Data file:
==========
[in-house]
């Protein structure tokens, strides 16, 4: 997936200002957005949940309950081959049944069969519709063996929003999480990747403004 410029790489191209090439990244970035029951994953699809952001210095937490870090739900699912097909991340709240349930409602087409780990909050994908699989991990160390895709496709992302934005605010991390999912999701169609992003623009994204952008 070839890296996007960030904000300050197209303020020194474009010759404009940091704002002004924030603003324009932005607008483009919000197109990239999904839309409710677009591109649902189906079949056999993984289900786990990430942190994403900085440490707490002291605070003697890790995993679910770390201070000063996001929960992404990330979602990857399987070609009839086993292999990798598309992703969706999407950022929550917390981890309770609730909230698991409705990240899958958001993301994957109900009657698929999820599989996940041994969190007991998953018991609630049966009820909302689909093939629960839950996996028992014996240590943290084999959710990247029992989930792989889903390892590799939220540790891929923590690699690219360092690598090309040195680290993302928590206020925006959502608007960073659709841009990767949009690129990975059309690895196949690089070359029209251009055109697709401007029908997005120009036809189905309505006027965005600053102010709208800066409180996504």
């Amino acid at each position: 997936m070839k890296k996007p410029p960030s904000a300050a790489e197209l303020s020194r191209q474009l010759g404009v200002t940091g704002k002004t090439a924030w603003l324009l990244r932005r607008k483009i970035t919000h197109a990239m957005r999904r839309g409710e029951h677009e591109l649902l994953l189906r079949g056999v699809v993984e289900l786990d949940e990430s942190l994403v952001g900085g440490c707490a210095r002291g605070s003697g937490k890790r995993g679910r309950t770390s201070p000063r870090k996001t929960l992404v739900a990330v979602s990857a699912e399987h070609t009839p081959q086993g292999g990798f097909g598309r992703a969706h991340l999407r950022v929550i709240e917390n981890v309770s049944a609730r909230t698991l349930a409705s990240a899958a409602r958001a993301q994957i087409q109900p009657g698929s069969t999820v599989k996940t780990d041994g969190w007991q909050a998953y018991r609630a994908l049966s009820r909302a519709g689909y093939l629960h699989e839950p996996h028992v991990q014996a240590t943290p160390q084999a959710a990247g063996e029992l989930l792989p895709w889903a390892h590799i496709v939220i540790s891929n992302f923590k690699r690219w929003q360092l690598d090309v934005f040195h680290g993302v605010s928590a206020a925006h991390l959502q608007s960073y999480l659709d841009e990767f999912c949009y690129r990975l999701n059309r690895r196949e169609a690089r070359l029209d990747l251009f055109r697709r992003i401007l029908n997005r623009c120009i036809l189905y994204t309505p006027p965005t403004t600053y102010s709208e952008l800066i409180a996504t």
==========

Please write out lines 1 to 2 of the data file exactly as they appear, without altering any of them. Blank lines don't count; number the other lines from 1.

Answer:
[in-house]
């Protein structure tokens, strides 16, 4: 997936200002957005949940309950081959049944069969519709063996929003999480990747403004 410029790489191209090439990244970035029951994953699809952001210095937490870090739900699912097909991340709240349930409602087409780990909050994908699989991990160390895709496709992302934005605010991390999912999701169609992003623009994204952008 070839890296996007960030904000300050197209303020020194474009010759404009940091704002002004924030603003324009932005607008483009919000197109990239999904839309409710677009591109649902189906079949056999993984289900786990990430942190994403900085440490707490002291605070003697890790995993679910770390201070000063996001929960992404990330979602990857399987070609009839086993292999990798598309992703969706999407950022929550917390981890309770609730909230698991409705990240899958958001993301994957109900009657698929999820599989996940041994969190007991998953018991609630049966009820909302689909093939629960839950996996028992014996240590943290084999959710990247029992989930792989889903390892590799939220540790891929923590690699690219360092690598090309040195680290993302928590206020925006959502608007960073659709841009990767949009690129990975059309690895196949690089070359029209251009055109697709401007029908997005120009036809189905309505006027965005600053102010709208800066409180996504």